Multiple complaints about Along Came Trudy were reportedly made to the agency.
State officials say the fine was issued following an inspection that opened on Dec. 21, finding two violations. By allowing indoor dining, OSHA said the restaurant willfully disregarded the ban on indoor dining in extreme risk areas like Lane County. The second violation regards a failure to make sure customers inside the restaurant wear a face covering.
OSHA said armed people outside the business threatened regulatory agencies and their staff members.
“It is our expectation that employers comply with public health measures that we know are effective at decreasing the risks to workers and reducing the spread of this disease. And we have been able to resolve most concerns about COVID-19 and the workplace constructively and without formal enforcement visits,” said Michael Wood, administrator for Oregon OSHA. “However, as this case demonstrates, we will continue to carry out enforcement actions where appropriate and particularly where employers knowingly disregard standards.”
Employers have 30 days to appeal citations.
Farther north in Beaverton, changes at Nike. Nike announced today is it leaving its 280,000-square-foot office space in Sunset Corridor at the Tektronix campus.
According to a report the ongoing COVID-19 pandemic has led to a rapid decline in demand for office space not seen in past recessions. Much of their staff is working from home.
Nike — the largest private company based in Oregon — moved out of two offices, an 84,000-square-foot space and a 195,000-square-foot space.
About 15% of Portland-area office space are currently vacant according to real estate agents in the Portland area.
Reports say the vacancies are expected to continue to rise with the current pandemic situation.
A Trump administration decision to roll back habitat protections for the northern spotted owl on federal forestlands in the Pacific Northwest is now drawing increased scrutiny from a group of Democratic lawmakers.
U.S. Senator Ron Wyden led the group, which includes Senator Jeff Merkley and Representative Earl Blumenauer, in asking federal investigators to determine if former Interior Secretary Davd Bernhardt “overruled guidance by career officials” to remove federal protections for the threatened owl species.
In January, the US. Fish & Wildlife Service published a revised critical habitat designation for the northern spotted owl, excluding nearly 3.5 million acres of forestland from federal protections — much of that land in Oregon — and opening it for potential timber harvesting. The change reduced protected habitat for the owl species, as of 2012, by more than a third.
A trio of Democratic senators are pushing to make ending the federal ban on marijuana a major priority of the caucus this year.
Senate Majority Leader Chuck Schumer and Sens. Cory Booker, D-N.J., and Ron Wyden, D-OR, want to pass legislation that would end the federal prohibition on marijuana, which is legal in some states.
They wrote in statement Monday that the “War on Drugs has been a war on people — particularly people of color.” In addition, they intend on providing so-called restorative justice for people who have been convicted of crimes related to marijuana use, according to their joint statement. In theory, restorative justice entails organizing a meeting between the victim of a crime and the offender so both participants can share their experiences of what happened. The end goal is to create a consensus for how an offender can atone.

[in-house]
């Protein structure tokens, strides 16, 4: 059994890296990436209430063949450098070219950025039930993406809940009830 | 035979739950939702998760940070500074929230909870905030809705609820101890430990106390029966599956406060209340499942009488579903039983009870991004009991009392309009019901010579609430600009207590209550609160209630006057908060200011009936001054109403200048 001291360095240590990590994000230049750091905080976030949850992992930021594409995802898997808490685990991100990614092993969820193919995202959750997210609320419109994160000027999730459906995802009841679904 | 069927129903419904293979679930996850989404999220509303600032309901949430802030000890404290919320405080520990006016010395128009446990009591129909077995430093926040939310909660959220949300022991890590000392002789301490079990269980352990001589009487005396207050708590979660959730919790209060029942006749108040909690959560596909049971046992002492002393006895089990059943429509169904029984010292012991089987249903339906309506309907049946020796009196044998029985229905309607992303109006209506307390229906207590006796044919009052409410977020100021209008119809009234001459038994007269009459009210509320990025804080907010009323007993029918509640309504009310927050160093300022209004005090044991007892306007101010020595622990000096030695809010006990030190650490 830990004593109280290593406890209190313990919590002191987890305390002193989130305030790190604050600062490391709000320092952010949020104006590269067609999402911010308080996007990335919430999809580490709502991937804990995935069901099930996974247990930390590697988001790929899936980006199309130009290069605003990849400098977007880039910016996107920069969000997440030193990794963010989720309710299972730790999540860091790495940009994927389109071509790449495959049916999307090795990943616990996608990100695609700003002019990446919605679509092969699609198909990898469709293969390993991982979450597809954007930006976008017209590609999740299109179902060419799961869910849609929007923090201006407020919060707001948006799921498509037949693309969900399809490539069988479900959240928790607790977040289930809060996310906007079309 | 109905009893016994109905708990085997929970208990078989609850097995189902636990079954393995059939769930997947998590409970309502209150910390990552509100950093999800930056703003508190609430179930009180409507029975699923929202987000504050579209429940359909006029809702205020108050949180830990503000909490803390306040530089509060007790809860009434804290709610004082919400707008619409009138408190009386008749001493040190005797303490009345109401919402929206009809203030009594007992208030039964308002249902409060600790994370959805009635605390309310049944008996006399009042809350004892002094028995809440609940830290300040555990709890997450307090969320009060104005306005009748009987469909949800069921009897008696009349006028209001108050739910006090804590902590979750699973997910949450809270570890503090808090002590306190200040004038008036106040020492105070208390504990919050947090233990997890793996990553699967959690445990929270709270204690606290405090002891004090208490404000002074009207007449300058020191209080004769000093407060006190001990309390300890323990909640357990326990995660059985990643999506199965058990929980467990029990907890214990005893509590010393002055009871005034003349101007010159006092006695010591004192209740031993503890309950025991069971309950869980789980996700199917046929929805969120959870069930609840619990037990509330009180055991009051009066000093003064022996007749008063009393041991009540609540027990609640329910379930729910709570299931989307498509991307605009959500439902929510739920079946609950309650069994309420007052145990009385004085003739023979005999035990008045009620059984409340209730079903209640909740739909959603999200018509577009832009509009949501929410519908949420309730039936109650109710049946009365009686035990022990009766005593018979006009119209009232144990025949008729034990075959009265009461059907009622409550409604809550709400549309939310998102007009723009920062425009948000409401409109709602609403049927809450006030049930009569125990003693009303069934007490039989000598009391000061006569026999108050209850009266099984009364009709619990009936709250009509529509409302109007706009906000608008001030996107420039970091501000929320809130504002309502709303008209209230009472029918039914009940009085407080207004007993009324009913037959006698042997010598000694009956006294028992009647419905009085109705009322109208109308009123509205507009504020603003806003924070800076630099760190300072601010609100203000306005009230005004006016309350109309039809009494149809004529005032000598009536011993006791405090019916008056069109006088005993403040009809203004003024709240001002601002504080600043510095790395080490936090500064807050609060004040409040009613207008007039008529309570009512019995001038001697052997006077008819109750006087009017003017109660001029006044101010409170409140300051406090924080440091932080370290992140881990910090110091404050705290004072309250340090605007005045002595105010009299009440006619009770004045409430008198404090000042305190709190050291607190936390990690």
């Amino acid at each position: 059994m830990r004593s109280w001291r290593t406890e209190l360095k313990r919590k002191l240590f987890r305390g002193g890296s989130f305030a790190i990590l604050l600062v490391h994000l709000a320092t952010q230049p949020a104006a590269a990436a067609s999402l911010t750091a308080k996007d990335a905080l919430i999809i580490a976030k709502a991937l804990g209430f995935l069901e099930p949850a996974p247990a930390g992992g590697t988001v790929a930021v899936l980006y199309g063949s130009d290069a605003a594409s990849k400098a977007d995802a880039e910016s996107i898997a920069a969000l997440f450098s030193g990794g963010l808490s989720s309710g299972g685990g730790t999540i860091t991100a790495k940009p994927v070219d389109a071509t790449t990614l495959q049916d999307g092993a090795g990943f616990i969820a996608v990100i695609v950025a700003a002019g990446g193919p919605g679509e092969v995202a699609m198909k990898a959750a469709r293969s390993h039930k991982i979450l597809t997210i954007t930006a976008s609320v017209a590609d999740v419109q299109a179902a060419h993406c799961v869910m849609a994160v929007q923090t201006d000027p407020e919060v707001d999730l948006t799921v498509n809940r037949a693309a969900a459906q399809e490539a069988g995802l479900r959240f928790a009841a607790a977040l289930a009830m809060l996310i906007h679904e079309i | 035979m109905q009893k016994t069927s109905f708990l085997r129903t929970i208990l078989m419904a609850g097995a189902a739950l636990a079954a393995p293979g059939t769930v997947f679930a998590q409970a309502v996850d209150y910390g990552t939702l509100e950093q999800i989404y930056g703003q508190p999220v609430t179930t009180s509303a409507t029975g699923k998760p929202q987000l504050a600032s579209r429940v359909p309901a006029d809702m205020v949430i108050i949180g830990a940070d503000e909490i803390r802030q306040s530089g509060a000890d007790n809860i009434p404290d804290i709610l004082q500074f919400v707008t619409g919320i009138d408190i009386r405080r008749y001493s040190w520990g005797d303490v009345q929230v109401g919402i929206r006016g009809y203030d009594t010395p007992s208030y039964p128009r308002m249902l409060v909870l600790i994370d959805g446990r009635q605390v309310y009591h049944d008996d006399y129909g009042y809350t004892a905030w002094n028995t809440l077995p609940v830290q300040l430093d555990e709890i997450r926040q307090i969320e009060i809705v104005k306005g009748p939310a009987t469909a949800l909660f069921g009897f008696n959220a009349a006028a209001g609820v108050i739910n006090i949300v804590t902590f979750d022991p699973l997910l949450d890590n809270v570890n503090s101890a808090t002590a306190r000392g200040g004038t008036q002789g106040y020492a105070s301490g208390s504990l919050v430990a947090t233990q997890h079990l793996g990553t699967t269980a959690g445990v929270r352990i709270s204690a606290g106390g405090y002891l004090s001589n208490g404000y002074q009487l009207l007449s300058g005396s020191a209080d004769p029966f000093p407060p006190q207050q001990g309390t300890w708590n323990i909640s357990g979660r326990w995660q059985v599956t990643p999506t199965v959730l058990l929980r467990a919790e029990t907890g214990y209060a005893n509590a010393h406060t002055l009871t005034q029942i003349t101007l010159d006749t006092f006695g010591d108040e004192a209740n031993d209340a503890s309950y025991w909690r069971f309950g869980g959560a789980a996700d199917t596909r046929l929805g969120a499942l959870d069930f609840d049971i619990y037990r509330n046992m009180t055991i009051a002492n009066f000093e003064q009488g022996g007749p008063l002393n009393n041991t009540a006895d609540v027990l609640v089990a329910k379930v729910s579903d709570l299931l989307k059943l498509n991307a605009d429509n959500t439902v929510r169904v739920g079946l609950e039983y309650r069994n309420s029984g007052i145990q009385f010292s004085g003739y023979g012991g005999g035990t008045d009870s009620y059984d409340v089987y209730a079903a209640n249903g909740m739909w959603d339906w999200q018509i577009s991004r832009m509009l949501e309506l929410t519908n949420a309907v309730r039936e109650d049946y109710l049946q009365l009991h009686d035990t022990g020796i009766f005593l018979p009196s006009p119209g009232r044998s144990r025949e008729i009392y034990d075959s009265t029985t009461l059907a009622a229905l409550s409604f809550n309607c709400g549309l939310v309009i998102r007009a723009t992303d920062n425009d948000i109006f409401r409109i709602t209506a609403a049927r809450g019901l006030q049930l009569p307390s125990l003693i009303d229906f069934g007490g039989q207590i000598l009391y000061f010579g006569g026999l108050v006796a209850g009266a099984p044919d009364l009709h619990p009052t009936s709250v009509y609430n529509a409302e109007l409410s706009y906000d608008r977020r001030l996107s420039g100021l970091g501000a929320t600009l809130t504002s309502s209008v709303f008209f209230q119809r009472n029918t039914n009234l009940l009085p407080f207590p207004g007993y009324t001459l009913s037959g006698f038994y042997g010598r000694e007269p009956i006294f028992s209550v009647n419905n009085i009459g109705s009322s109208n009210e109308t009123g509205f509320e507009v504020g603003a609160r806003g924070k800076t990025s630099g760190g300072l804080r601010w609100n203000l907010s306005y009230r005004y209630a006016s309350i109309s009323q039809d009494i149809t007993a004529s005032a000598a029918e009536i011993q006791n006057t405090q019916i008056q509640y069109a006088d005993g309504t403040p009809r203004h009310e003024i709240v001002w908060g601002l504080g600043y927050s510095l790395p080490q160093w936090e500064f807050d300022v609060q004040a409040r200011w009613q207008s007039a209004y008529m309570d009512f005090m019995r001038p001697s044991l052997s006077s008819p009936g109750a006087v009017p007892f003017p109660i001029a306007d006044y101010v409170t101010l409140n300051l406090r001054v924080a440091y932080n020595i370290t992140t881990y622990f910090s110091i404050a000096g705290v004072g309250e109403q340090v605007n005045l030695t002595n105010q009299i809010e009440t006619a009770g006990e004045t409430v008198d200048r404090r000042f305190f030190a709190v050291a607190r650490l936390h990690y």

Search & Rescue teams from the Curry County Sheriff’s Office found and rescued a group of four men who became stranded out in the snow-covered woods roughly between Gold Beach and Agness last week.
In the early morning hours of Wednesday, January 27, the Sheriff’s Office said it received a report from a Brookings couple that their two sons and two other men had gone up to the woods in the Wildhorse area and hadn’t returned. They were reportedly driving a red pickup truck. 30-year-old Sean Farris, 28-year-old Aaron Farris, 29-year-old Shawn Miller, and 21-year-old Bjorn Schaller had planned to go make a camp fire and cook together.
When they did not return by midnight, and with increasingly bad weather, the parents became concerned. The father went up to find them himself, but got stuck in the snow before he could reach the area. By 4 a.m. on Wednesday, deputies and SAR members had responded, only to find that the winter storm had dumped heavy snow on the hills, making travel difficult. The team used an ATV side-by-side with snow tracks to keep going higher into the hills. At roughly 2 p.m., deputies and SAR members found Schaller and Miller walking in deep snow, a few miles from where they had left the pickup truck that morning.
SAR members cut several trees out of the roadway so that vehicles could reach them — finally taking the pair about ten miles down from the snowy hills to the intersection of the Agness and Wildhorse roads.
Oregon State University announced plans to build a $70 million arts and education complex on Friday by the board of trustees.
The 49,000-square-foot building will be constructed at the corner of Southwest Washington Way and Southwest 15th Street next to the administration building. The university said half of the money came from an anonymous donor and philanthropic gifts. The other half came from state bonds.
The building will have classrooms, study spaces, offices, a 500-seat orchestra hall, and a 200-seat black box theater. Larry Rodgers, the dean for the College of Liberal Arts, said this is the first time students at Oregon State will have a designated building for the arts.
“I’m most looking forward to walking into the building, not when there’s about to be a performance, but in the middle of the day when we have students studying there,” Rodgers said. “We might have other OSU students working on a set for a play, we might have yellow school buses outside with a group of sixth graders who arrived on the OSU campus to spend the day interacting with one of our terrific music faculty members.”
The building’s construction is set to begin this summer with a plan to have it completed by the 2022-2023 academic year.